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Do Borders Matter for Social Capital? Economic Growth and Civic Culture in U.S. States and Canadian Provinces

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  • John F. Helliwell

Abstract

The paper first assesses regional and ethnic group differences in social trust and memberships in both Canada and the United States. The ethnic categories people choose to describe themselves are as important as regional differences, but much less important than education, in explaining differences in trust. Respondents who qualify their nationality by any of seven adjectives, a feature more prevalent in the United States than in Canada, (black, white, Hispanic and Asian in the United States; French, English and Ethnic in Canada) have lower levels of trust than those who consider themselves Canadians or Americans either first or only. The dispersion of incomes across states or provinces has been dropping in both countries, but faster in Canada than in the United States. The 1980s increase in regional income disparity in the United States has no parallel in Canada. In neither country is there evidence that per capita economic growth is faster in regions marked by high levels of trust. However, U.S. migrants tend to move to states with higher perceived levels of trust, thus contributing to higher total growth in those states. The economic responsiveness of migration appears to be even stronger in Canada than in the United States, despite the much more extensive systems of fiscal equalization and social safety nets in Canada.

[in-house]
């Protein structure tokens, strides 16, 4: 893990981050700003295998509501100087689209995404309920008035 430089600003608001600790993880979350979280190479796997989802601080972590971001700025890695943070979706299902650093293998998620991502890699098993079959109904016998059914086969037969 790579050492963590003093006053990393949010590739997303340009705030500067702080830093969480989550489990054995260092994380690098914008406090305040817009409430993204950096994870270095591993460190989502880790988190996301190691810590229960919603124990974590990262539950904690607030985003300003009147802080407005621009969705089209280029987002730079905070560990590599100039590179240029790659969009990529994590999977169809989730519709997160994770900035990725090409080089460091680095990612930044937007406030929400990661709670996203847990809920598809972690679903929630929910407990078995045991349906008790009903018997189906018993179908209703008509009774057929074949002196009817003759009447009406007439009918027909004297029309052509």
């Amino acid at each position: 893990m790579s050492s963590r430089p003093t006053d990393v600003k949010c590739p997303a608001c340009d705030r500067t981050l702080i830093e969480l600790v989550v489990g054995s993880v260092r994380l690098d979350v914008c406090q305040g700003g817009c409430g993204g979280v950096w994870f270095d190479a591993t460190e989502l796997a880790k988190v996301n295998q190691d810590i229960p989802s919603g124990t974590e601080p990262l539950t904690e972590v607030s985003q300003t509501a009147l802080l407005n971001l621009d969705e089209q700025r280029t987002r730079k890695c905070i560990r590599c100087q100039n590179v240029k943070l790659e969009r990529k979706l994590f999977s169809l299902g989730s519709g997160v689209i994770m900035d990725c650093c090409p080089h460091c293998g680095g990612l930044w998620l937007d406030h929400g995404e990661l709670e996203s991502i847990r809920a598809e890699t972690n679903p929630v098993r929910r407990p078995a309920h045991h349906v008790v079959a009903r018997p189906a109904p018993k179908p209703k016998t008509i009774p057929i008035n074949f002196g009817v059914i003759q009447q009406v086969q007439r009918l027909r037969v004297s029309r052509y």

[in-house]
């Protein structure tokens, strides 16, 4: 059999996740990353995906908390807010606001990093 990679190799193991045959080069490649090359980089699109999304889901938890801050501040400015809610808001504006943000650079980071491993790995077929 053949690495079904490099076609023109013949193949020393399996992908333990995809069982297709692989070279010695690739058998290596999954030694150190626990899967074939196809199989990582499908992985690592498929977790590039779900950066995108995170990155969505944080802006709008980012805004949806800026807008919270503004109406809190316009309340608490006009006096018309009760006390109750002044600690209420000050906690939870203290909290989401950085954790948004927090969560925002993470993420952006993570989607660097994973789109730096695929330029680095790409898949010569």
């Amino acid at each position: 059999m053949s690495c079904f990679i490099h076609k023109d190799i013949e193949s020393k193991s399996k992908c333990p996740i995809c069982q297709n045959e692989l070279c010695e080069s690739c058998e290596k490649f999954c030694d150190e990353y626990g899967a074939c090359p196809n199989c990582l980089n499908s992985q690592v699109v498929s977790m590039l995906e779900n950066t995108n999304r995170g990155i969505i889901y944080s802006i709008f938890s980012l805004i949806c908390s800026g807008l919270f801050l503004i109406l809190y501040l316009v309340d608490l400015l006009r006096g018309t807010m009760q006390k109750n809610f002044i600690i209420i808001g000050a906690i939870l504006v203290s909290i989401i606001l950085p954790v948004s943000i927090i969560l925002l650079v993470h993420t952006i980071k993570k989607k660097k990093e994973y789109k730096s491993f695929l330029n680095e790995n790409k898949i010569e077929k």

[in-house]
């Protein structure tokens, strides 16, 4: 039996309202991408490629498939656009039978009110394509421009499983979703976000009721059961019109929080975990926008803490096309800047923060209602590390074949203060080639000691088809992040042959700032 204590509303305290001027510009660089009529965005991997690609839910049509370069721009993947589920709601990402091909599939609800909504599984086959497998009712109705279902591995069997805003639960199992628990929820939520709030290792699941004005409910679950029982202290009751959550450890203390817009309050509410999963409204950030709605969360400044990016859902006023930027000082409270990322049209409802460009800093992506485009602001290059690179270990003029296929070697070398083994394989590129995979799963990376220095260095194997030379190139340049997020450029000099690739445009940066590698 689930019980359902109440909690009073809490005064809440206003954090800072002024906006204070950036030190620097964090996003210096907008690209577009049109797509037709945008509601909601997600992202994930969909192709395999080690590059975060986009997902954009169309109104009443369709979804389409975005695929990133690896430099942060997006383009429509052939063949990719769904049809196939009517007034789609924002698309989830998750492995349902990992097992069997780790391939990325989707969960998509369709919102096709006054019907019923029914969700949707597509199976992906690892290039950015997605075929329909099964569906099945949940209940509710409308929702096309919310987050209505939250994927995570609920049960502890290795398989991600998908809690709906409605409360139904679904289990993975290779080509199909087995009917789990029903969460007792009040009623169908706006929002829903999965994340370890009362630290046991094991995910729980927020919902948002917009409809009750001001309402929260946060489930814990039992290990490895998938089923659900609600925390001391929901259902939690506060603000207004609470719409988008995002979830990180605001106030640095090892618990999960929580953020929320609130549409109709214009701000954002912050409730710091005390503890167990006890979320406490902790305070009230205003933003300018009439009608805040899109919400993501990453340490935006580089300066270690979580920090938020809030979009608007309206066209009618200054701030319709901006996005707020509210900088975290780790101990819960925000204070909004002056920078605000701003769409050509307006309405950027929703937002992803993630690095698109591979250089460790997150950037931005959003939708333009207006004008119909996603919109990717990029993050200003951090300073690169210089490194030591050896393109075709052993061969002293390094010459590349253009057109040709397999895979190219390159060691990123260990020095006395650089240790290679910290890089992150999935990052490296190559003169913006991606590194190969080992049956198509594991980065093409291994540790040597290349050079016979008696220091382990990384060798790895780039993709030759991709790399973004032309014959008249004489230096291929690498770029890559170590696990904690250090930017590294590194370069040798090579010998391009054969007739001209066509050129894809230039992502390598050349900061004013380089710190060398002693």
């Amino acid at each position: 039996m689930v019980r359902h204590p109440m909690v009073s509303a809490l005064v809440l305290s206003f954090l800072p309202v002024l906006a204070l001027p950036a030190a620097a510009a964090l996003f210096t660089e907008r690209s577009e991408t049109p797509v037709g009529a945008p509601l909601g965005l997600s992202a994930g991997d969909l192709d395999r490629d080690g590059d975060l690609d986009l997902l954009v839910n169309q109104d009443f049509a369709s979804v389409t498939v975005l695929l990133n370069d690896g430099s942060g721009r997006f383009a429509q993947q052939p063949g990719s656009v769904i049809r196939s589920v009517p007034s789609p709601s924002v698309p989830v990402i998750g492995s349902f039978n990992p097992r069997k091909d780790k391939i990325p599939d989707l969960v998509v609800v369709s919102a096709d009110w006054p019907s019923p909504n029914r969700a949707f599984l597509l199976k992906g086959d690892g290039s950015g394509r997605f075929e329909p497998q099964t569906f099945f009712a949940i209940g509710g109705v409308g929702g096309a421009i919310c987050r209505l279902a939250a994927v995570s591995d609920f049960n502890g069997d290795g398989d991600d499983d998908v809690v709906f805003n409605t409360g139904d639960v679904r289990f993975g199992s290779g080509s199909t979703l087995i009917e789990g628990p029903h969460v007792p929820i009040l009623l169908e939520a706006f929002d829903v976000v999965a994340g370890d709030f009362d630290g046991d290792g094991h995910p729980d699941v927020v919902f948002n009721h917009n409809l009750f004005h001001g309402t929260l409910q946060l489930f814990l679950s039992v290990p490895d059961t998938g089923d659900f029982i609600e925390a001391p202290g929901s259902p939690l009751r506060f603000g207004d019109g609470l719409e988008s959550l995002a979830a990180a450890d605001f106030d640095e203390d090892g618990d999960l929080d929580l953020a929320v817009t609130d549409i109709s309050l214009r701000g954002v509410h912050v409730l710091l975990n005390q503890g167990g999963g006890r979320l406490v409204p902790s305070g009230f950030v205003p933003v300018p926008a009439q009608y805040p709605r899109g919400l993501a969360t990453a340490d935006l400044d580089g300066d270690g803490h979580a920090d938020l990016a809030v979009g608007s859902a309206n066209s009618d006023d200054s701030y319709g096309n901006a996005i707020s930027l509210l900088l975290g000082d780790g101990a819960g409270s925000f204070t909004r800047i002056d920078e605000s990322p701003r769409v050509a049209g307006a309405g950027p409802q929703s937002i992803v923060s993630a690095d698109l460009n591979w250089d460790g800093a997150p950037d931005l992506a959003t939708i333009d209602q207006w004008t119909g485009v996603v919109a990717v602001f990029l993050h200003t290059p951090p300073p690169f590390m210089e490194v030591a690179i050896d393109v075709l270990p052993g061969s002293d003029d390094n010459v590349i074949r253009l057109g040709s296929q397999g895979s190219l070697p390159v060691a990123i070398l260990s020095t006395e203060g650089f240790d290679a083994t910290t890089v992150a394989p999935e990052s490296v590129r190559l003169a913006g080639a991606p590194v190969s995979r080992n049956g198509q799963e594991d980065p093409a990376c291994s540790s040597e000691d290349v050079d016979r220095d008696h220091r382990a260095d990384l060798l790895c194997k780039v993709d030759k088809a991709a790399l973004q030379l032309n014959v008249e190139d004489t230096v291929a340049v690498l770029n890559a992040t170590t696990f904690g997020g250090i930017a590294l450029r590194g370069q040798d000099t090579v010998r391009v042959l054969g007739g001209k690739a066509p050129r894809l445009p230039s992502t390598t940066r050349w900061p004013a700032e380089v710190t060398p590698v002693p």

Suggested Citation

  • John F. Helliwell, 1996. "Do Borders Matter for Social Capital? Economic Growth and Civic Culture in U.S. States and Canadian Provinces," NBER Working Papers 5863, National Bureau of Economic Research, Inc.
  • Handle: RePEc:nbr:nberwo:5863
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    References listed on IDEAS

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    1. John F. Helliwell, 1996. "Economic Growth and Social Capital in Asia," NBER Working Papers 5470, National Bureau of Economic Research, Inc.